Children inherit their parents' physical attributes, but scientists know less about whether they also inherit the personalities of their mother and father. Some personality traits appear to have a genetic basis, but several genes, not just one, contribute to personality. Environment also plays a part in the development of personality traits. Although your child might have a genetic tendency toward certain personality traits, he might develop them only if conditions in his environment work in conjunction with the genes to produce them.
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Genes and Personality
Researchers haven't isolated the genes that might carry markers for all personality traits. Since genes work with one another and influence their expression, it might take several different genetic combinations for a child to have a certain personality trait. Genes can switch on and off, sometimes because of environmental factors, other times because of other genetic influences. Genes can affect chemical messengers such as seratonin and dopamine, which can have profound effects on the brain and influence personality traits such as anxiety or shyness, according to the Genome News Network.
Heredity Versus Environment
Around 40 percent of a person's personality traits stem from inherited genes, according to Dr. David Funder, psychology professor at the University of California, Riverside, and author of "The Personality Puzzle." This leaves room for considerable influence from environmental factors. Environmental factors refer to more than where a person lives; cultural influences and early life experiences and exposures can all impact personality. For example, notes Dr. Funder, people who carry a certain gene that affects seratonin have a higher risk of depression and anti-social behavior, but only if their childhood is marked by severe stress or maltreatment.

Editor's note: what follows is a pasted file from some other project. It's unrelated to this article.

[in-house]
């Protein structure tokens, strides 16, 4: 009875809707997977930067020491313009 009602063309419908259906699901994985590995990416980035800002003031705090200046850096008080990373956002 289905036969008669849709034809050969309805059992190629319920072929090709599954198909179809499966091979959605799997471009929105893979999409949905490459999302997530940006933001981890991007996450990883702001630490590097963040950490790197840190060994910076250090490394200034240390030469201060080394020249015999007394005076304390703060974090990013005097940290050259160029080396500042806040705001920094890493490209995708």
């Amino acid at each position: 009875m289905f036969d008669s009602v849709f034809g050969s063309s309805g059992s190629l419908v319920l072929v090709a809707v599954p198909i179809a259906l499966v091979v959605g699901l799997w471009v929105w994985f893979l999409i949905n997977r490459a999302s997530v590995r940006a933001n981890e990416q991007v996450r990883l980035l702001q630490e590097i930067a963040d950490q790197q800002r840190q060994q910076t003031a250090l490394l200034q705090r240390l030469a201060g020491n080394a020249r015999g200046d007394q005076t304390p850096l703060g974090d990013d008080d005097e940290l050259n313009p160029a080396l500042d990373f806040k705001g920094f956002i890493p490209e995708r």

Not even identical twins, who have the same genetic makeup, have identical personalities. While they do have more behavioral characteristics in common than fraternal twins or non-twin siblings, they share just 50 percent of several personality traits, child psychologist Dr. David Shaffer notes in his book, "Social and Personality Development." Fraternal twins share around 30 percent of the same traits, while non-twin siblings share around 20 percent. Biologically unrelated children raised in the same home share just 7 percent of traits.
Researchers have found that many behavioral disorders, such as schizophrenia, clinical depression or bipolar disorder have a genetic basis, but that doesn't mean everyone who inherits the gene develops the illness. If you have an identical twin with schizophrenia, for example, your chance of having the same disorder is one in two, or 50 percent, even though you inherited the same genes. But only 5 to 10 percent of children with one parent with schizophrenia also develop schizophrenic symptoms, according to Dr. Shaffer.